There’s something about the endeavor of psychology that lends itself perfectly to crime fiction. Psychologists seem to be able to plumb the depths of human emotion in a way that gives them unique crime-solving insights, to which the rest of us mere mortals can only aspire. We want to know their secret. Why else would there be so many amazing mystery and suspense series featuring psychologists as the investigators?
Here are a few of my favorites psychologist/detectives:
Just as soon as the weather warms up a bit, we will all be out in our wonderful parks jogging, taking our four-legged friend for a stroll, visiting with a friend from out East, or rowing happily in some much loved boat. The backbone design for Seattle Parks was done by one of the premier landscape designers in America, John Charles Olmsted from Brookline, MA. In 1903 Olmsted came to Seattle at the request of the City Council based on the recommendation of the Parks Board of Commissioners. Olmsted designed the grounds for the Alaska-Yukon-Pacific Exposition which became the Continue reading “Olmsted’s Landscape Architecture”
Editor’s note: Susan Hildreth, our City Librarian, will be checking in with us from time to time to let us know what she’s been reading.
I just finished reading The Girl She Used to Be by David Cristofano. This is the story of Melody Grace McCartney who has been in the Federal Witness Protection Program for most of her life. At age six, she and her parents witnessed a brutal act of violence that changed their lives forever. The federal government lured them into the Witness Protection Program with the promise of safety, but the program took Melody’s name, her home, her family and, ultimately, her innocence. The story begins when Melody, now at age 26, is still on the run and yearns to live a life as her true self.
When the feds spirit her off to begin yet another new life in another new town, she’s stunned by a man who accosts her and calls her by her real name. Jonathan Bovaro, the mafioso sent to find her, knows all about the real Melody; and she can Continue reading “Trying to get back a stolen life”
Imagine a garden wherein an eye does fly from a leaf’s invitation into a petal’s inspiration. Whether you prefer painting a garden or gardening with an artistic eye is not Spring the perfect time to begin such imaginings? “To create a little flower is the labour of ages,” said William Blake. Before you begin your labor of love why not leaf through a book or two and explore the size, shape, color and form that your creation might take.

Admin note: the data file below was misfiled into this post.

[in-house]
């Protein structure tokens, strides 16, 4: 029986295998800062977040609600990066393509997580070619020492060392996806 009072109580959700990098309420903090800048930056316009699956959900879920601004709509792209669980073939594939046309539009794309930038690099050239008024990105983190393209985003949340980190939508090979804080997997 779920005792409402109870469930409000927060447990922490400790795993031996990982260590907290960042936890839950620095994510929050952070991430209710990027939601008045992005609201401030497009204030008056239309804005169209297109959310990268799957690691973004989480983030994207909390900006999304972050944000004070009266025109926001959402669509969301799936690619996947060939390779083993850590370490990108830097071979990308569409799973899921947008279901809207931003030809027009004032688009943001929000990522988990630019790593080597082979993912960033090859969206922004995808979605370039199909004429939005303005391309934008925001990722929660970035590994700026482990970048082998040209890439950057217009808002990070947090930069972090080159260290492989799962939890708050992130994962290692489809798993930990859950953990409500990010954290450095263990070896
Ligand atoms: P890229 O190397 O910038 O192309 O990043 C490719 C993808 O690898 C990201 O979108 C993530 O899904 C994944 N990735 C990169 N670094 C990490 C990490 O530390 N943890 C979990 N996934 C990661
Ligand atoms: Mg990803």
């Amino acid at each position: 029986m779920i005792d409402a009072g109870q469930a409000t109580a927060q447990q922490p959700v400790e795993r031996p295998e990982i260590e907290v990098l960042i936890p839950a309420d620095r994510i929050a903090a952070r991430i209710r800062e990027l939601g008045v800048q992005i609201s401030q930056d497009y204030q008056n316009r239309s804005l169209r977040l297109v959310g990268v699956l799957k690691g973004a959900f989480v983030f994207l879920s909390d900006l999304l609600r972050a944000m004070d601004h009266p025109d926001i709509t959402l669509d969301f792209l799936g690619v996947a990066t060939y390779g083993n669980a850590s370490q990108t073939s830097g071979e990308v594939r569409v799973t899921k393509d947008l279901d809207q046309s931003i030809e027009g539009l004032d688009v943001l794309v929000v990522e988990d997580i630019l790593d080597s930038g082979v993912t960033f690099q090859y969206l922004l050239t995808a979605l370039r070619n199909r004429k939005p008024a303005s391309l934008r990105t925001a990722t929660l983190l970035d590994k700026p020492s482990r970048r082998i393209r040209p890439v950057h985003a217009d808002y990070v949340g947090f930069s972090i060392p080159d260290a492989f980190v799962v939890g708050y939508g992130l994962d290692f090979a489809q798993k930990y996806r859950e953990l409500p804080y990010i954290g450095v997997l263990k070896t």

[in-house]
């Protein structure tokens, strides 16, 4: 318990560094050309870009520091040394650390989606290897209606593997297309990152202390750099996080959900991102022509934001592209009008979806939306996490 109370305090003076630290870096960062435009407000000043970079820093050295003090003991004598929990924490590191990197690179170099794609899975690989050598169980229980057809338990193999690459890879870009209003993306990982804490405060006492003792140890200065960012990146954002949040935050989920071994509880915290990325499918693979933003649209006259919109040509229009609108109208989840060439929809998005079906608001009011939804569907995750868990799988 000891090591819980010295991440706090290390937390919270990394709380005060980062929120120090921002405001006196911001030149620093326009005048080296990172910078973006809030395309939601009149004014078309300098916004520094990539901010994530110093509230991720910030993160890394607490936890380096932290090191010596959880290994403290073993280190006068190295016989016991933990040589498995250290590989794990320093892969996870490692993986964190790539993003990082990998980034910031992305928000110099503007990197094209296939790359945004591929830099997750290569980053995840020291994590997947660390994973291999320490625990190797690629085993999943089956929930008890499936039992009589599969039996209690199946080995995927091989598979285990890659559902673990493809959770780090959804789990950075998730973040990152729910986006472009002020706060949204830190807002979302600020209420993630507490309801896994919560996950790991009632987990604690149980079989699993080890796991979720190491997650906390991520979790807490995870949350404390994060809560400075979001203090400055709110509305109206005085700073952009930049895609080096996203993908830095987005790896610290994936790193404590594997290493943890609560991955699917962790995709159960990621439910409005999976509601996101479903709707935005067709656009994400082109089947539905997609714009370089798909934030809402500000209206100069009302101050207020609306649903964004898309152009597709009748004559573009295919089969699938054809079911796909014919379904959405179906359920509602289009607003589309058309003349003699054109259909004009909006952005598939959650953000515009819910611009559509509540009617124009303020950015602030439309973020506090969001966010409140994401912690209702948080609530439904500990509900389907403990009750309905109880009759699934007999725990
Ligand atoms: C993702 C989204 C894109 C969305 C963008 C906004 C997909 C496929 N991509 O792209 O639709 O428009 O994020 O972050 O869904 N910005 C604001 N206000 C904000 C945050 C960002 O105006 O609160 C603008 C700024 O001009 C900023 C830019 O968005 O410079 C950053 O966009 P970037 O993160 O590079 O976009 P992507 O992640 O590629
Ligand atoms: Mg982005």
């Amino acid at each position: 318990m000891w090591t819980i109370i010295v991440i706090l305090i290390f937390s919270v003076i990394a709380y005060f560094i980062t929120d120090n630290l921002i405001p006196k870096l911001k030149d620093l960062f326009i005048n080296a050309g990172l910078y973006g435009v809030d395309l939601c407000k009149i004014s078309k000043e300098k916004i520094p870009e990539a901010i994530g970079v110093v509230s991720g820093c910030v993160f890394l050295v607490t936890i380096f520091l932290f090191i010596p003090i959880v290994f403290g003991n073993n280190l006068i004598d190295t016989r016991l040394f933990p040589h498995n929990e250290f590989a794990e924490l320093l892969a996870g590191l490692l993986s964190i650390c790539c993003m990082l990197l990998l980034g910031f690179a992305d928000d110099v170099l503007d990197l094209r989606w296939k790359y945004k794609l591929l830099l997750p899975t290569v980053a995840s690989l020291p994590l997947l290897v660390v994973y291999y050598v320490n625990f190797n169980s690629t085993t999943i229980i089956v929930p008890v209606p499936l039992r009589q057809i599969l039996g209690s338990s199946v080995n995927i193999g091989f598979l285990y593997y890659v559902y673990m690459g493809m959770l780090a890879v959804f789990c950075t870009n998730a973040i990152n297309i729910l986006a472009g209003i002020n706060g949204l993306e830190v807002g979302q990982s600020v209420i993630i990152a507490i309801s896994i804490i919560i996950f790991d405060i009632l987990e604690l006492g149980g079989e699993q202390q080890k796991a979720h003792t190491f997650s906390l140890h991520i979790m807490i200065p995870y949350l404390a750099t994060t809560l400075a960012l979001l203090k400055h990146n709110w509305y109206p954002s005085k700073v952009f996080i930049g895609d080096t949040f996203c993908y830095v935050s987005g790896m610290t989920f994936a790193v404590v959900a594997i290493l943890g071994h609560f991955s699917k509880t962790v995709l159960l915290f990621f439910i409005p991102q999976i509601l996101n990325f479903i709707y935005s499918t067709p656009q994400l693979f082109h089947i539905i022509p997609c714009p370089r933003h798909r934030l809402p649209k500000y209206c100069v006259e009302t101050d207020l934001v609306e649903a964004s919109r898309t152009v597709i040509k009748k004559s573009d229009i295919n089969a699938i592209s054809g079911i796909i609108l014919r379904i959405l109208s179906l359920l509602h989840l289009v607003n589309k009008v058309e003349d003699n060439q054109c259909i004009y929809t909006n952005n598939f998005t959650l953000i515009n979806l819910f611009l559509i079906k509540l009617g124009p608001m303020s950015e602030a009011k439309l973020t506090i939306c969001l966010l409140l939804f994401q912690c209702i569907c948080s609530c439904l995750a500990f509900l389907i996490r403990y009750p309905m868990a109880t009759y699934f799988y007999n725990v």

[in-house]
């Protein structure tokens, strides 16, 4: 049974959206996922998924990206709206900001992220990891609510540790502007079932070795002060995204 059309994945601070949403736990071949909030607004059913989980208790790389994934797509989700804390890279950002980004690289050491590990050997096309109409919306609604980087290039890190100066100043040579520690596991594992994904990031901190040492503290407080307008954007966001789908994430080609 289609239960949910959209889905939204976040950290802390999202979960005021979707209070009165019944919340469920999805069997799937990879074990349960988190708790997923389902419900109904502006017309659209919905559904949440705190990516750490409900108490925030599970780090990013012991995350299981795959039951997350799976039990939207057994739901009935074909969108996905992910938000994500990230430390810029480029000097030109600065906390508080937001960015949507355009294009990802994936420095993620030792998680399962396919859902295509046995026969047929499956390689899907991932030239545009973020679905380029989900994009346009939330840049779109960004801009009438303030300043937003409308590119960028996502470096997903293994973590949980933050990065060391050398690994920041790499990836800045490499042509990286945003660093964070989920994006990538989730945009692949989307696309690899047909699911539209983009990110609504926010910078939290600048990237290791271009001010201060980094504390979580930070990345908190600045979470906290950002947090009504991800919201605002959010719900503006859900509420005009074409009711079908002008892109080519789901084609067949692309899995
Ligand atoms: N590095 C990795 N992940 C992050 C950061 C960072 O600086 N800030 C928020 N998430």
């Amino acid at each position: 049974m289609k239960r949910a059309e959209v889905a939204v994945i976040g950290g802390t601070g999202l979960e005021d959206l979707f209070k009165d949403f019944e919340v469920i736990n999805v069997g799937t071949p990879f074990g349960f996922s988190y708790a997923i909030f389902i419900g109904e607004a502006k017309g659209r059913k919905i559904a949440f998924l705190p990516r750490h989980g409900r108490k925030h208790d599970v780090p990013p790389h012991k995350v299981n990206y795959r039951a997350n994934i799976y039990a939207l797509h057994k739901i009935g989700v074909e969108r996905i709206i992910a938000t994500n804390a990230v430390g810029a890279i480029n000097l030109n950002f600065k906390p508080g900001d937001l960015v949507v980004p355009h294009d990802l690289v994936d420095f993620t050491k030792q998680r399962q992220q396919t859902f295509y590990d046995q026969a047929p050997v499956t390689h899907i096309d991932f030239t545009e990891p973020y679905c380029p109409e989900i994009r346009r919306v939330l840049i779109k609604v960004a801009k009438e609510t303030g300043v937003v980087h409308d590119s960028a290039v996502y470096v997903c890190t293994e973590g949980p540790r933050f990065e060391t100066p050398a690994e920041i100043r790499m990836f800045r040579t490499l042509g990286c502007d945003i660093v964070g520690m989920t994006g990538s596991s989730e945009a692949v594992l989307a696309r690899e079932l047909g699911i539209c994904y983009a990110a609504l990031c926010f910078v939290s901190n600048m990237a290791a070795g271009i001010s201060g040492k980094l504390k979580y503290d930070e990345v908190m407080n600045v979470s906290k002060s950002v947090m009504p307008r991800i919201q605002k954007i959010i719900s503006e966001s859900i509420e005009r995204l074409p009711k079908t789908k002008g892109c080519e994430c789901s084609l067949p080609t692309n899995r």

An avid gardener might consider what might be wrought from the daring paring of The Artist and the Garden by Roy C Strong . A broader perspective could be gleaned in Art and the Gardener: Fine Painting as Inspiration for Garden Design by Gordon Hayward. For a more in-depth coverage of gardens as they relate to art and artists try The Garden: A History in Landscape and Art by Fillippo Pizzoni and Dumbarton Oaks: Garden into Art by Susan Tamulevich. Any or all of these books would set the stage for the beautifully illustrated Bold Visions for the Garden: Basics, Magic & Inspiration by Richard Hartlage or the lush Art of Flower & Garden Photography by Clive Nichols. Continue reading “Imagining The Garden”
An extraordinary conversation will take place on Tuesday, April 28, 7-8 p.m. in the Microsoft Auditorium, Central Library, when Pacific Northwest Ballet Artistic Director Peter Boal engages in a lively discussion with director and choreographer, Mark Morris. Co-sponsored by Seattle Theatre Group, this event requires no tickets or reservations, but seating is limited and available on a first-come first-served basis. Limited parking in the Central Library Garage will be available for a $5 special event rate from 5 p.m. to 9 p.m.
“A Conversation with Mark Morris and Peter Boal” promises to be an entertaining and enjoyable evening. Rarely has the public had the chance to hear company directors speak about their work. This conversation will offer Continue reading “A Conversation with Mark Morris and Peter Boal”